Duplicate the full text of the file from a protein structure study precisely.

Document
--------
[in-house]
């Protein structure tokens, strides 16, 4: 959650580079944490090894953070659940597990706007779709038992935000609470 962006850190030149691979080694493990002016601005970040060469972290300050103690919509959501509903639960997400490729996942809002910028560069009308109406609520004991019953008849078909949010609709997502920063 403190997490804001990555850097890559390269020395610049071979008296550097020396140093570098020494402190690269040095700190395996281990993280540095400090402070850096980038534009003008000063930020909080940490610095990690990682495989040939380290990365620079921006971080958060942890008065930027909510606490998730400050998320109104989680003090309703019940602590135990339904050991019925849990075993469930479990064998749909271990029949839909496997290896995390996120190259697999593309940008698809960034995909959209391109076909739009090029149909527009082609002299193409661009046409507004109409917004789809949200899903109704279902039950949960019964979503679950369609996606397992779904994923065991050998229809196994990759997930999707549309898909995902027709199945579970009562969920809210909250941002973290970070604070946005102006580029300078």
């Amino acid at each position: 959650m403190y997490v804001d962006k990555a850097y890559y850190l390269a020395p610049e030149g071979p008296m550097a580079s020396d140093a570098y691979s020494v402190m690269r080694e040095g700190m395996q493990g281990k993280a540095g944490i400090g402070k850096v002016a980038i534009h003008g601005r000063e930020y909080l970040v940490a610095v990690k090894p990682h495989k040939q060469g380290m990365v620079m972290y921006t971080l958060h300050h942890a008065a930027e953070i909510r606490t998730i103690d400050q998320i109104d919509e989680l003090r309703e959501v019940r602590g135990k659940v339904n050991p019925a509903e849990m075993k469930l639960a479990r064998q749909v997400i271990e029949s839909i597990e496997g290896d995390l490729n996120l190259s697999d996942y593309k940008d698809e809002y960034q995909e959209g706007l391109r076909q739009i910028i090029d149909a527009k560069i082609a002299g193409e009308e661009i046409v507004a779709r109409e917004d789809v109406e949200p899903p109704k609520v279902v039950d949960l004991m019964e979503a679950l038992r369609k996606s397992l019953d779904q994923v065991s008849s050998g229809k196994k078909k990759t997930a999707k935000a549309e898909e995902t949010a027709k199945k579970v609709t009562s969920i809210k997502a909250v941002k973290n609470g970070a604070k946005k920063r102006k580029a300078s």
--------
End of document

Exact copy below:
[in-house]
């Protein structure tokens, strides 16, 4: 959650580079944490090894953070659940597990706007779709038992935000609470 962006850190030149691979080694493990002016601005970040060469972290300050103690919509959501509903639960997400490729996942809002910028560069009308109406609520004991019953008849078909949010609709997502920063 403190997490804001990555850097890559390269020395610049071979008296550097020396140093570098020494402190690269040095700190395996281990993280540095400090402070850096980038534009003008000063930020909080940490610095990690990682495989040939380290990365620079921006971080958060942890008065930027909510606490998730400050998320109104989680003090309703019940602590135990339904050991019925849990075993469930479990064998749909271990029949839909496997290896995390996120190259697999593309940008698809960034995909959209391109076909739009090029149909527009082609002299193409661009046409507004109409917004789809949200899903109704279902039950949960019964979503679950369609996606397992779904994923065991050998229809196994990759997930999707549309898909995902027709199945579970009562969920809210909250941002973290970070604070946005102006580029300078």
């Amino acid at each position: 959650m403190y997490v804001d962006k990555a850097y890559y850190l390269a020395p610049e030149g071979p008296m550097a580079s020396d140093a570098y691979s020494v402190m690269r080694e040095g700190m395996q493990g281990k993280a540095g944490i400090g402070k850096v002016a980038i534009h003008g601005r000063e930020y909080l970040v940490a610095v990690k090894p990682h495989k040939q060469g380290m990365v620079m972290y921006t971080l958060h300050h942890a008065a930027e953070i909510r606490t998730i103690d400050q998320i109104d919509e989680l003090r309703e959501v019940r602590g135990k659940v339904n050991p019925a509903e849990m075993k469930l639960a479990r064998q749909v997400i271990e029949s839909i597990e496997g290896d995390l490729n996120l190259s697999d996942y593309k940008d698809e809002y960034q995909e959209g706007l391109r076909q739009i910028i090029d149909a527009k560069i082609a002299g193409e009308e661009i046409v507004a779709r109409e917004d789809v109406e949200p899903p109704k609520v279902v039950d949960l004991m019964e979503a679950l038992r369609k996606s397992l019953d779904q994923v065991s008849s050998g229809k196994k078909k990759t997930a999707k935000a549309e898909e995902t949010a027709k199945k579970v609709t009562s969920i809210k997502a909250v941002k973290n609470g970070a604070k946005k920063r102006k580029a300078s």